by Seyi Taylor
Instagram has been in the news in the past two weeks. First, they launched their long-awaited Android app, reaching a whopping 1 million downloads in the first day, adding to their tally of 30 million users and becoming the largest mobile photo-sharing application in the world.
Then, they got acquired by Facebook for $1 billion (about 1/8th of the notorious fuel subsidy) in a shares/cash deal making the team of 13 and their venture backers very rich, very quickly. So, I know; the question on the lips of many in Nigeria’s vibrat tech scene has been, “Can we build an Instagram in Nigeria?” My answer is a resounding NO, and here are my five reasons:
1. Power Holding Corporation of Nigeria (or whatever they call themselves these days)
The number one reason why you cannot build Instagram in Nigeria is the lack of power. What does that have to do with anything you ask? Well, in Nigeria, there are many scenarios – you either suffer periods of no productivity due to lack of electricity, you suffer reduced productivity because your small generator cannot “carry” your air conditioner, or you spend a lot of money on poor productivity with a noisy and expensive generator that can. Either way, you use all the time and energy that should have been spent building the perfect photosharing app dealing with power problems.
2. The in-built inefficiency of the Nigerian system
Everything in Nigeria takes twice as long to do. Want to register a company? Come back next month. Get an ATM card? Stay tuned for next week’s episode of “the PIN is not ready”. Want to ‘quickly’ get to Victoria Island and come back? Try astral projection.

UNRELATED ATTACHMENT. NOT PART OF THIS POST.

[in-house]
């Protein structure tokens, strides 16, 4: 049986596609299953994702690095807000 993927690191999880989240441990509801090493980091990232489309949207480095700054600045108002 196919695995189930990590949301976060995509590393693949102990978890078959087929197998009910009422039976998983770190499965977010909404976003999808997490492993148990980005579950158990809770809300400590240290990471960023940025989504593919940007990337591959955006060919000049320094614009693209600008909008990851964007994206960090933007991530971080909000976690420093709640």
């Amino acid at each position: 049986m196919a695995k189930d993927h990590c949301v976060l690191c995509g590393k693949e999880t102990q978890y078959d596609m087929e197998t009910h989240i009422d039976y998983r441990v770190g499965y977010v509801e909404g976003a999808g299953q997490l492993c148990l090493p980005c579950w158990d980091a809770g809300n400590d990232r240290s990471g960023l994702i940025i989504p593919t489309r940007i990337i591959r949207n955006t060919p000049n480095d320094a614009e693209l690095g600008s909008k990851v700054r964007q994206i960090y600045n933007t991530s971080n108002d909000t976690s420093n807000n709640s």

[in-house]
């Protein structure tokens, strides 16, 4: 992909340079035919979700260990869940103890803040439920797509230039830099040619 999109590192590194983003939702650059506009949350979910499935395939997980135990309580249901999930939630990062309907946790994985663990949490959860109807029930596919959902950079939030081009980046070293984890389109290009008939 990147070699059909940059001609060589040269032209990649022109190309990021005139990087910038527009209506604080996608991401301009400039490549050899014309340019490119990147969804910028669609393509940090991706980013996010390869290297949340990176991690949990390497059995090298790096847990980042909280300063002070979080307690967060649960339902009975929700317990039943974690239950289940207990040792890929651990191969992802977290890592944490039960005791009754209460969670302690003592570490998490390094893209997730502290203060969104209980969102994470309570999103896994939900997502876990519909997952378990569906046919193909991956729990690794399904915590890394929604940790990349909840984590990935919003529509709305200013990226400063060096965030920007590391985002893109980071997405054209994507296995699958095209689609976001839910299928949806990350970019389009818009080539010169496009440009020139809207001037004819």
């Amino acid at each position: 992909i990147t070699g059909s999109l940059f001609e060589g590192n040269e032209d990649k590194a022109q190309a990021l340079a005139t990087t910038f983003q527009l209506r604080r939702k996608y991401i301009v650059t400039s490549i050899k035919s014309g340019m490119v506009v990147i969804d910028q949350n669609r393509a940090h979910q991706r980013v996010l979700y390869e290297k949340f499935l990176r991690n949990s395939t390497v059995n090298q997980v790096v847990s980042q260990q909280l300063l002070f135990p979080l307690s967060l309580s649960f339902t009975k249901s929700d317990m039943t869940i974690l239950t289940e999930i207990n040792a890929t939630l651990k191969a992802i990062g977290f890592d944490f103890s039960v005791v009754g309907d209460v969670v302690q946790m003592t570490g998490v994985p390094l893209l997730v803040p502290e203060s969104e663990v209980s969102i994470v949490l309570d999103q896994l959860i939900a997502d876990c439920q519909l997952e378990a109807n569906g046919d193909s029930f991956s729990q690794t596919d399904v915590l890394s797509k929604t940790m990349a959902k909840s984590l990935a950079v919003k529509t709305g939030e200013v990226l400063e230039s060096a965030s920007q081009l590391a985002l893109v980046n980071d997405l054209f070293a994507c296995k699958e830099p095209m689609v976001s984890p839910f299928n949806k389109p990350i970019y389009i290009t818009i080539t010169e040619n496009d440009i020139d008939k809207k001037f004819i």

One of the first things that people comment on when they leave Nigeria is how their productivity sky-rockets. Why? Perhaps because everyone else seems to know the value of time. Or perhaps everyone is not trying doubly hard to create a relatively normal existence—taking 10 minutes off work to switch on and off their generators, trying that call a 7th time because the first 6 calls were dropped or simply wondering how long it takes your staff to find a recharge card on Sunday! Nigeria is inherently inefficient and I’m not quite sure how you’ll build an engineering-intensive application in Nigeria.
3. No ISP in Nigeria
You know the people saying that 29 is too late to be a billionaire? It’s their fault you’re 33 and still joining thousands together. How do you build a world-beating web application when you’re struggling with a poor internet connection all day? Never mind that these connections are among the most expensive in the world. If you’re struggling to attach a picture to your mail, do you honestly think you’re going to be able to upload your app to the cloud today?
4. Where are the developers?
It’s not that we don’t have any developers, it’s just that we don’t have Instagram-level developers. As simple as Instagram looks, the amount of technical work that has gone into delivering a simple, seamless photo-sharing experience is insane. Ask any tech entrepreneur in Nigeria and they’ll tell you that to establish a team of local developers that can deliver that level of technical detail is near impossible.
Kevin Systrom, the acquiree, isn’t 30 yet. Mark Zuckerberg, the acquirer, is 24. In Nigeria, these men would currently be fighting mosquitoes in a village in the name of “national service”. But what greater service than the capital gains taxes that would be paid to the US government from this transaction?
My position on NYSC should be well-known: it should be voluntary. I have nothing but respect for people who choose to leave lives of privilege to attend to the less-fortunate, but I have a big problem with it being compulsory. The current system, however, means that potential company builders would have to take a compulsory 1-year break for reasons that are spurious at best.
And there you have it: 5 reasons you cannot build Instagram in Nigeria. Depressed yet?